Animal Reproduction (AR)
Animal Reproduction (AR)

Cellular responses of oocytes and embryos under thermal stress: hints to molecular signaling

J. C. Ju

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Reduced reproduction in domestic species has long been a problem in tropical and subtropical areas. How to improve thermal resistance of domestic species and their gametes/embryos is centrally important for efficient production in the animal industry. In response to environmental challenges, stressed cells or embryos have a universal heat shock response, which is tightly modulated at the transcriptional and translational levels in the cell. Some of these regulatory pathways may be shared by mammalian oocytes and embryos. When a deleterious in vitro heat shock is applied to a mature oocyte, its membrane characteristics, configuration of the chromatin, and meiotic spindle are altered. The developmental competence of the oocytes after fertilization or parthenogenetic activation is also compromised. When heat shock occurs during pregnancy, defective fetal development could happen. However, the teratogenic mechanism is not clear yet. Currently, more information is available on the physiological responses of the cells to heat stress or elevated temperature compared to those of mammalian oocytes and embryos. To better understand the mechanisms of thermal injuries or tolerance, more work on cellular and molecular changes in oocytes and embryos in response to heat shock is necessary. This knowledge would be helpful in resolving or developing strategies to mitigate the low fertility and high embryo mortality of domestic species in the hot seasons.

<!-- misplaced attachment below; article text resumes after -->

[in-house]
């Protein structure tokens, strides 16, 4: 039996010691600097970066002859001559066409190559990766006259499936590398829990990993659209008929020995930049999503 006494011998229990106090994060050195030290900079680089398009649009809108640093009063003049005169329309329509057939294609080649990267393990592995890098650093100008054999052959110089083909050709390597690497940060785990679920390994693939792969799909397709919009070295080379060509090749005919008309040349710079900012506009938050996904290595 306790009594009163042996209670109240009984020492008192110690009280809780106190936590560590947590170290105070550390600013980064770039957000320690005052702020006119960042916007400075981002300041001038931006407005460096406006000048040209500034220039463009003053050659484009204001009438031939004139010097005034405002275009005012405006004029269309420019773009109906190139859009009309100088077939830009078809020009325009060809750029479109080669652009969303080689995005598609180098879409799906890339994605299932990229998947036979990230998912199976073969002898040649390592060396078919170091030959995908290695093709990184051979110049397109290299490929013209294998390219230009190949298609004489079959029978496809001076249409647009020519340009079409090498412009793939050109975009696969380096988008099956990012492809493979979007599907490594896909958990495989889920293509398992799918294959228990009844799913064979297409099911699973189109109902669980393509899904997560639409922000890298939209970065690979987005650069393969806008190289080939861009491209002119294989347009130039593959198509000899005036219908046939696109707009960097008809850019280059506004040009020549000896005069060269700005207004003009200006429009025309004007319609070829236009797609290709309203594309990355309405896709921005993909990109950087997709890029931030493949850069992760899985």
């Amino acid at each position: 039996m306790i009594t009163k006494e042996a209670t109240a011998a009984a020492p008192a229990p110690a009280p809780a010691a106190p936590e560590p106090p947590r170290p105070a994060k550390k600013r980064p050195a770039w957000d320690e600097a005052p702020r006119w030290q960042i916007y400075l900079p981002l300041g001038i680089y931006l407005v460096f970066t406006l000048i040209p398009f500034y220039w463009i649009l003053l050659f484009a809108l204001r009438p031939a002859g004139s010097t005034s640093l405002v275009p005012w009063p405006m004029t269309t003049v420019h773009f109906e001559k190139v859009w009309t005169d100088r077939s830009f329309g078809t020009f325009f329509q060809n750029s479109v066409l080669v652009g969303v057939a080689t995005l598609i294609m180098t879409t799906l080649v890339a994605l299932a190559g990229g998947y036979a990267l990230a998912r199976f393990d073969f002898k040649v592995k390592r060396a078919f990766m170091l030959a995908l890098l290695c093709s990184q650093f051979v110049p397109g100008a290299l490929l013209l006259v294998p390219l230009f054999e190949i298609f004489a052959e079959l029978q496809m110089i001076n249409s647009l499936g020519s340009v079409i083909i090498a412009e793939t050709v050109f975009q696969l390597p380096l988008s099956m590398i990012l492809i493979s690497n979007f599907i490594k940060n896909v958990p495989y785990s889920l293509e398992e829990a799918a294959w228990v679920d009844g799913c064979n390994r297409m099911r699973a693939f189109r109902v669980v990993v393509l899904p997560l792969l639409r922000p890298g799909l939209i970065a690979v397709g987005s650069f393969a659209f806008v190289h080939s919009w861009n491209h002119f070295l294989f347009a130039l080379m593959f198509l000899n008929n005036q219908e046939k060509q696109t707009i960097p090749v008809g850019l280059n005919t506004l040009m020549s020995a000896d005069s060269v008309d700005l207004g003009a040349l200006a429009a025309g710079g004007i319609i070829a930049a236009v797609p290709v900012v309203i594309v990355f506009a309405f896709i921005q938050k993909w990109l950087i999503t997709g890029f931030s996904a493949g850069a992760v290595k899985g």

embryos, heat shock proteins, fertility, mitogen-activated protein kinases, oocytes, thermotolerance
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